Madeleine Pickens, the wife of Texas oil tycoon T. Boone Pickens, made news this week with the announcement that she was willing to purchase and create a million-acre refuge for unadoptable wild horses, which otherwise would be euthanized by the Bureau of Land Management (BLM). BLM says the euthanasia measure is necessary to control the herds and protect the Western range.

It’s estimated that 33,000 wild horses and burros currently roam the open range in 10 Western states; BLM, which wants that population to be about 27,000, says it now has about the same number of animals in holding facilities as on the range. And the cost of maintaining these "excess" horses off the range is simply overwhelming the agency’s budget and options.

Pickens says the animals brought to her refuge would be sterilized, and she also would take any extra horses the BLM takes out of the wild each year. BLM spokesman Tom Gorey says the agency welcomes the offer, according the the Associated Press.

Like many people, I love the mystique surrounding wild horses. At the same time, I understand these animals are only wild in the sense that, at some point, they broke their tie to man for their day-to-day existence.

Those who know me know I have a passion for horses, but the wild-horse issue is illustrative of a lot of issues we face today. In the big scope of things, it’s not a big problem. But it’s an issue that has always been more about emotion than science, captivating the masses and building large constituencies who care deeply about the issue.

Millions have been spent and lots of legislation written on this issue. It’s the same emotion that led to the ban on horse slaughter. The lesson is that when the majority of the people have decided that something is worth protecting, then it will be protected at nearly any cost.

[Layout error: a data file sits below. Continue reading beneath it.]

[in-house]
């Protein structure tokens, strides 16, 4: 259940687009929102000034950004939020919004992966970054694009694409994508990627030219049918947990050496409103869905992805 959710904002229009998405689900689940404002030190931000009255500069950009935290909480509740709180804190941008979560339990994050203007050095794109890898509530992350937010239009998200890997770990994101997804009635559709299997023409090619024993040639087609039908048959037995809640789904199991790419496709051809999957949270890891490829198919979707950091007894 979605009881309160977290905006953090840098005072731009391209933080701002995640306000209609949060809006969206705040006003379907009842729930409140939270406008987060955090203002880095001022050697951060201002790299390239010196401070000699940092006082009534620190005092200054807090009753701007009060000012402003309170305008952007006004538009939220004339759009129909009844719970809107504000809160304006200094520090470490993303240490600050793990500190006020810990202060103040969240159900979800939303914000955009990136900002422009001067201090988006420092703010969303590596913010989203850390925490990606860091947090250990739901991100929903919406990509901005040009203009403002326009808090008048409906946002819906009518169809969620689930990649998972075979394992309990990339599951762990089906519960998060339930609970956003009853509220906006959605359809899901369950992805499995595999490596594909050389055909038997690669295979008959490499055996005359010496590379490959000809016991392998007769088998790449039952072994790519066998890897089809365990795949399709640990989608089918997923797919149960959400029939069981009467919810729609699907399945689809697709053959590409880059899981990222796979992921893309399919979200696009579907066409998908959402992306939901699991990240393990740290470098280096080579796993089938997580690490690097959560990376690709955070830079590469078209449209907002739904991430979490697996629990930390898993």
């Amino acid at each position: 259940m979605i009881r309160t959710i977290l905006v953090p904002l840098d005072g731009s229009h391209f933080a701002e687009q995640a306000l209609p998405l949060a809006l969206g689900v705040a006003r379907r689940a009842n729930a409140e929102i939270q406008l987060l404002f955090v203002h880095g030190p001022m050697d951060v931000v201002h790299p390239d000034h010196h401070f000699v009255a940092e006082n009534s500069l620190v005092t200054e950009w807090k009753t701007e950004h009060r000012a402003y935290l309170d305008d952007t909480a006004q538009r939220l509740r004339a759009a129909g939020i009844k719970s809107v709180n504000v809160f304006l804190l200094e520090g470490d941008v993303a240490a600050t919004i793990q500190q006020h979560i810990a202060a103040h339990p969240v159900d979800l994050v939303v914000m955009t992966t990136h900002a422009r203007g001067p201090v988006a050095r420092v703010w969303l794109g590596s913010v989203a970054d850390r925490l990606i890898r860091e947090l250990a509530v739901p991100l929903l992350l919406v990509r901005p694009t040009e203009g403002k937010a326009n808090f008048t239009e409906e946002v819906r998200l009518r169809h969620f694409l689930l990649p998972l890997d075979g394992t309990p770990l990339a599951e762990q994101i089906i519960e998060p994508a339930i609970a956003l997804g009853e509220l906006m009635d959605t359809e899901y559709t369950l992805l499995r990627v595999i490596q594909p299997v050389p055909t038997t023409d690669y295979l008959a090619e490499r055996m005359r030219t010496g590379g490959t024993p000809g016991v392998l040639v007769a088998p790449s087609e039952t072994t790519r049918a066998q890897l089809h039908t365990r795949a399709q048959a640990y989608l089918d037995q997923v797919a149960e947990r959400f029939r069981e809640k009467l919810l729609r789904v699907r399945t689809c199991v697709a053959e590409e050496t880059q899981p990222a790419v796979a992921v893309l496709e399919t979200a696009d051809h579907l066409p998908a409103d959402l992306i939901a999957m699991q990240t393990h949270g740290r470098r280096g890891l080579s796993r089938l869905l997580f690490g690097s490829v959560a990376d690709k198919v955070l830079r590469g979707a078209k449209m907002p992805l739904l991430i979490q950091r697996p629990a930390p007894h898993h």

We’re seeing similar dynamics relative to animal welfare and the environment; if something is determined to need protection, the cost is immaterial. Thus, science shrinks as a factor in determining how these issues are dealt with; rather, political constituencies become the driver, and management of problems are removed from academic discussion to the court of public opinion.

Inevitably, what the environment or animals need protection from is either manmade or man himself.

Just try to explain to someone from Philadelphia that wild horses are no more "wild" than a pack of wild dogs, and you will be quickly labeled as some sort of evil barbarian. The response will be similar if you argue that some forms of environmental reforms are not needed or even counterproductive.

Sadly, these aren’t arguments that can be waged or won on the basis of facts, science or logic. It’s about philosophy and core beliefs, the myth and the story, and what people will feel good about doing. Perhaps most importantly, these are decisions that people don’t feel will affect their everyday life; so, they take the side that makes them feel the most altruistic.

If we can learn how to interject science and common sense into the wild-horse debate, I believe we could do the same for environmental or animal-welfare issues. I don’t know if it’s possible but our failure or success will be determined by how well we can create a story and solution that makes the average citizen feel they are doing the right thing for the greater common good.